Oct 042004
 
Authors: Lila Hickey

Going to a city council meeting is hardly a normal Tuesday night

for most CSU students.

Courtney Stephens, director of community affairs for the

Associated Students of CSU, hopes that tonight that will be

different.

Stephens is urging students to attend tonight’s city council

meeting and voice concerns about the new rental-licensing plan the

council is considering.

Landlords would be required to get a license to lease their

property to renters. Although specific details have not been

outlined, rental licensing, which has been implemented in a variety

of college towns across the United States, is usually used to

increase landlord and tenant responsibility for nuisance behavior,

parking problems, health and safety issues and the number of

tenants occupying any one property.

Fort Collins has a three-unrelated law that mandates that no

more than three unrelated adults may live in the same house. This

law causes problems for many students because they violate the law

to keep their rent costs low, Stephens said.

In many situations, she said, students rent houses with enough

bedrooms and parking facilities for more than three renters. Only

three people are listed on the rental agreement, but the students

add roommates to further divide rent costs.

This puts the listed tenants in a dangerous position. If one of

the unlisted roommates violates the rental agreement, there is no

legal recourse for the registered tenants, since they are already

violating Fort Collins’ law.

Rental licensing could change the city’s occupancy laws,

although the lack of detailed plans makes it hard to anticipate its

effects on students.

Rental licensing would also classify rental properties as

businesses, which would require landlords to undergo licensing

processes and possible property inspections, leading to expensive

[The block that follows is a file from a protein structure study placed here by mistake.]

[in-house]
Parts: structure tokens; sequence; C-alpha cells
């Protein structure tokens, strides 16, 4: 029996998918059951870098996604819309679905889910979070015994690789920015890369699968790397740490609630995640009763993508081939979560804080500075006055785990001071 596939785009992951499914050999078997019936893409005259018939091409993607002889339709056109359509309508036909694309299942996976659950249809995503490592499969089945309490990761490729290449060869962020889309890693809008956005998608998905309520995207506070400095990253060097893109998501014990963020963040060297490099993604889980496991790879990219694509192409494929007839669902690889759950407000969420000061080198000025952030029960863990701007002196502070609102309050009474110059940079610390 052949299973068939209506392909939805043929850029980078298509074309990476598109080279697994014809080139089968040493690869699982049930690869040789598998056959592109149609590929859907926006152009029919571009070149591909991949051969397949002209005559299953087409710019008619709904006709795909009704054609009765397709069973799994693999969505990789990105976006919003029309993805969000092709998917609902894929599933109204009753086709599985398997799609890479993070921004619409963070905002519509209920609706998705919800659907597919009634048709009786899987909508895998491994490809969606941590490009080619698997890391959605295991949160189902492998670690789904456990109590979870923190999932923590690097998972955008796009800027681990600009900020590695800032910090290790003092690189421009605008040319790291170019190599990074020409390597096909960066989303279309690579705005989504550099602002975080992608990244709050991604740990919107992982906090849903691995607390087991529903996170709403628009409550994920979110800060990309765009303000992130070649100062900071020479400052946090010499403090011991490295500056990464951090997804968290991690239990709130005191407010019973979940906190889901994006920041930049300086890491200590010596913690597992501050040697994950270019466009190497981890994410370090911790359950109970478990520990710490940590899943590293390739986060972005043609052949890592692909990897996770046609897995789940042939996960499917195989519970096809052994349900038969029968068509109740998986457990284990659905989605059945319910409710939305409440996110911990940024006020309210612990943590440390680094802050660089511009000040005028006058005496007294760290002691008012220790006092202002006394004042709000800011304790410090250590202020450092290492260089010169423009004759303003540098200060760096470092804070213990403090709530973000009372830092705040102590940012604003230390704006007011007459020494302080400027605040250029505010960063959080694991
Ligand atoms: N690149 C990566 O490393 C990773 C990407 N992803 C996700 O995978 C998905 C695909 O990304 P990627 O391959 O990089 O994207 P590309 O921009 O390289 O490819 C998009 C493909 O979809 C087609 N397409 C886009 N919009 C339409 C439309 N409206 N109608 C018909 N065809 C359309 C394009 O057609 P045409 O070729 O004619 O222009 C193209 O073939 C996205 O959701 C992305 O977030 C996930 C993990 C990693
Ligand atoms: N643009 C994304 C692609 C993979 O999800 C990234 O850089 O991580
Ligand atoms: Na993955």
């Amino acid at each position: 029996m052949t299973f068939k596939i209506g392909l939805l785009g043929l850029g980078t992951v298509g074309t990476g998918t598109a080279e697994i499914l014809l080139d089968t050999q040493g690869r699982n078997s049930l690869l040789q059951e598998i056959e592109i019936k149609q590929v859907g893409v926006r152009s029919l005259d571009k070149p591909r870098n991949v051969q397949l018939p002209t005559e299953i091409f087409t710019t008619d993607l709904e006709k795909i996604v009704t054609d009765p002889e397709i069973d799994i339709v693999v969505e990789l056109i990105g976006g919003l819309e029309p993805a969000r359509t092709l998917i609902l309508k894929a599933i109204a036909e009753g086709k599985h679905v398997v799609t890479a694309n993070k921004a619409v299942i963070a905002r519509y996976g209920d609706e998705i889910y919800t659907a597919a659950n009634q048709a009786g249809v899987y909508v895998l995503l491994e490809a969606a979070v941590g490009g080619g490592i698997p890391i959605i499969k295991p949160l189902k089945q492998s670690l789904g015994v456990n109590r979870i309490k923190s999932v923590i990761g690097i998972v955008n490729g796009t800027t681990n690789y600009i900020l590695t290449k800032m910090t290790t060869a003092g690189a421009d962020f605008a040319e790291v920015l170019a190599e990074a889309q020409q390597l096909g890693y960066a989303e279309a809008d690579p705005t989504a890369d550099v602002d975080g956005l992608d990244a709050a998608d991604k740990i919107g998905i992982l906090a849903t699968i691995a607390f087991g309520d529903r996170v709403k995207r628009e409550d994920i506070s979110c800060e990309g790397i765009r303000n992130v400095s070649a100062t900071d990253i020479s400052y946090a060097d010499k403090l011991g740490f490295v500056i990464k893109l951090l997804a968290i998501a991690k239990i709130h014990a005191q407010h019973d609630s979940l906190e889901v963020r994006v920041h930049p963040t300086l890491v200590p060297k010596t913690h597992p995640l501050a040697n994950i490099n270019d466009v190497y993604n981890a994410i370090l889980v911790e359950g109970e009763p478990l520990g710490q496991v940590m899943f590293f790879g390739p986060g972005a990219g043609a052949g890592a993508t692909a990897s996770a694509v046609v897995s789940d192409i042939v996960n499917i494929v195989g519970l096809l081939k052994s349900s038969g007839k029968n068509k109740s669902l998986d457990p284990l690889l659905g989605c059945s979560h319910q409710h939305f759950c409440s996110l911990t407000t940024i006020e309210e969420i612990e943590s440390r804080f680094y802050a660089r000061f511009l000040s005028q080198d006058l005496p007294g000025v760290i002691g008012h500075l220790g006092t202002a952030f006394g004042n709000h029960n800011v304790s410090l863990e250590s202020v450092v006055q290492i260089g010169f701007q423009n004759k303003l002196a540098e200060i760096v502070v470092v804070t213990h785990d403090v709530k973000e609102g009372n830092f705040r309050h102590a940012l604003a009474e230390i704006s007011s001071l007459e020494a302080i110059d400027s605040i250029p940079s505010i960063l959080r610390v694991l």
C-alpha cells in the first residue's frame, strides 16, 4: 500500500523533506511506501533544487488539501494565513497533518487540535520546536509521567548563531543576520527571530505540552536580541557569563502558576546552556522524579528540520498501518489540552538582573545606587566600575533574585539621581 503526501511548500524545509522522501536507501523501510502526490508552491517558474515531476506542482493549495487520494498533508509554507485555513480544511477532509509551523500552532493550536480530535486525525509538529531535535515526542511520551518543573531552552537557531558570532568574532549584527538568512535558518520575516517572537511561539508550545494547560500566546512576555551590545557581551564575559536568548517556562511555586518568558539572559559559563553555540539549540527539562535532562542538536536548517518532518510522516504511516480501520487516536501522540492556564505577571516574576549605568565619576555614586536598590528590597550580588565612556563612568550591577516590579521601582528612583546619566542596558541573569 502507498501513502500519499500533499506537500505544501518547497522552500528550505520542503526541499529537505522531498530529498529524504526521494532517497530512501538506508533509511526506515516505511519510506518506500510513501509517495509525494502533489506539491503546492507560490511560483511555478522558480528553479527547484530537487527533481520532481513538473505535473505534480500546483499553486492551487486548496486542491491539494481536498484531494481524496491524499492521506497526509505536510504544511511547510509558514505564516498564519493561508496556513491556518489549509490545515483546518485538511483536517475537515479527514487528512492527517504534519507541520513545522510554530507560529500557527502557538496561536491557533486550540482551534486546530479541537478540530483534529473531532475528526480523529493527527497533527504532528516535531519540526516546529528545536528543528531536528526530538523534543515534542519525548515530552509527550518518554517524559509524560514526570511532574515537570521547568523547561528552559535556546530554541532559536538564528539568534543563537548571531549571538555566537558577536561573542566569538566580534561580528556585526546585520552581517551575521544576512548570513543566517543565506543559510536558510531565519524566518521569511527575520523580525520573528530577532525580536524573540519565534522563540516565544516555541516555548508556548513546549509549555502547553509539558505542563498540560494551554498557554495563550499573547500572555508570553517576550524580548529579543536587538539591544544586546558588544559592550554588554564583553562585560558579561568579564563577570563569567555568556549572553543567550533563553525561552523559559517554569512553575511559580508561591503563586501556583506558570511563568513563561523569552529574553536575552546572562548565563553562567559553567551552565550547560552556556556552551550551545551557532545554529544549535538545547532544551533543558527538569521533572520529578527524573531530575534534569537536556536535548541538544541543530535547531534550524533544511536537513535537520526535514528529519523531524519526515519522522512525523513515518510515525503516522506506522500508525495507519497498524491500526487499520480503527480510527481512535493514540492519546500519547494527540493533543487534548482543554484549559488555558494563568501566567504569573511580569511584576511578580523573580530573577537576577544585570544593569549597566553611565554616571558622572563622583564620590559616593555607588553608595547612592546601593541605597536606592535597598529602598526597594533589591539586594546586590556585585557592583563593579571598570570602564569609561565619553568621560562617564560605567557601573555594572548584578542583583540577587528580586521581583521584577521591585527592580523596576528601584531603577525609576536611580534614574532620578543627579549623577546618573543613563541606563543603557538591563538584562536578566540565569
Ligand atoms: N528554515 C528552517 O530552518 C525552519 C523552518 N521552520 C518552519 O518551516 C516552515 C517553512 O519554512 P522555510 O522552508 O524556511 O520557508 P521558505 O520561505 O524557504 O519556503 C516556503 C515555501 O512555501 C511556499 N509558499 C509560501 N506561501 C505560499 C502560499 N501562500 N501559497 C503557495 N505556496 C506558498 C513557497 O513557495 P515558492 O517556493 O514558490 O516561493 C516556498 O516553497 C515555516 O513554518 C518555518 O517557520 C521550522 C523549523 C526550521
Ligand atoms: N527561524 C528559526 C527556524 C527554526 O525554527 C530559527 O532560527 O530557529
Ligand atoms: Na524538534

renovations.

The cost of these renovations, Stephens fears, may increase rent

for students.

“That is the main worry for students,” she said. “If you have

properties that are under code that need thousands of dollars worth

of renovations, that cost could be passed on to the students.”

Stephens also worries that rental licensing targets students,

because many of the city’s renters are students.

“It is somewhat discriminatory in that it is targeted at student

populations,” she said.

Lloyd Walker, a member of Rolland Moore West Neighborhood

Network, which supports rental licensing in Fort Collins,

disagreed.

“I don’t think there’s any particular discrimination against

students in general, there’s a problem with students who don’t

respect the neighborhoods they’re in,” Walker said.

Robin Armstrong, who runs 51 rental properties with her husband,

worries licensing regulations would be costly for landlords, as

well as difficult, if not impossible to enforce. She also worries

that, as a landlord, she would not be able to monitor the

renters.

One major concern that rental licensing would address is

nuisance complaints on rental properties. Complaints range from

noise violations and loud, late-night parties to renters using more

parking spaces than neighbors think is fair.

Armstrong thinks the idea of holding landlords responsible for

their tenants’ behavior is impractical.

“So how do we know (what they’re doing) unless we go spy on them

every weekend?” she said.

Anthony Smith, a broker associate for Keller Williams Realty,

said he believes the purpose of rental licensing is to keep student

renters out of certain neighborhoods.

“It’s intolerance,” he said. “The stuff that they complain about

is stuff anyone could do. We’re talking people who will call and

complain because trash day is Thursday and the trash was put out on

Tuesday.”

Walker said that nuisance problems are more of a concern than

landlords realize. He said that violations of the three-unrelated

law are common in his neighborhood, and disregard for the law

encourages violations of other property issues.

Melisse Anderson, who lives in the Rolland Moore West area, said

that problems in her neighborhood include unsightly and uncared-for

properties.

“We’ve had major trash and rubbish left out on front yards and

driveways that is left there for weeks. People leave their trash

can out in front of their garage door, and (city) code says trash

cans should be screened from view,” Anderson said.

Stephens encouraged students to attend the city council meeting

at 6 tonight at 300 LaPorte Ave. Early in the meeting, she said,

there will be a time for gallery input when students can address

concerns about rental licensing.

 

Let your voice be heard at city

council tonight

Fort Collins City Council

300 LaPorte Ave.

6 p.m. tonight

 Posted by at 5:00 pm

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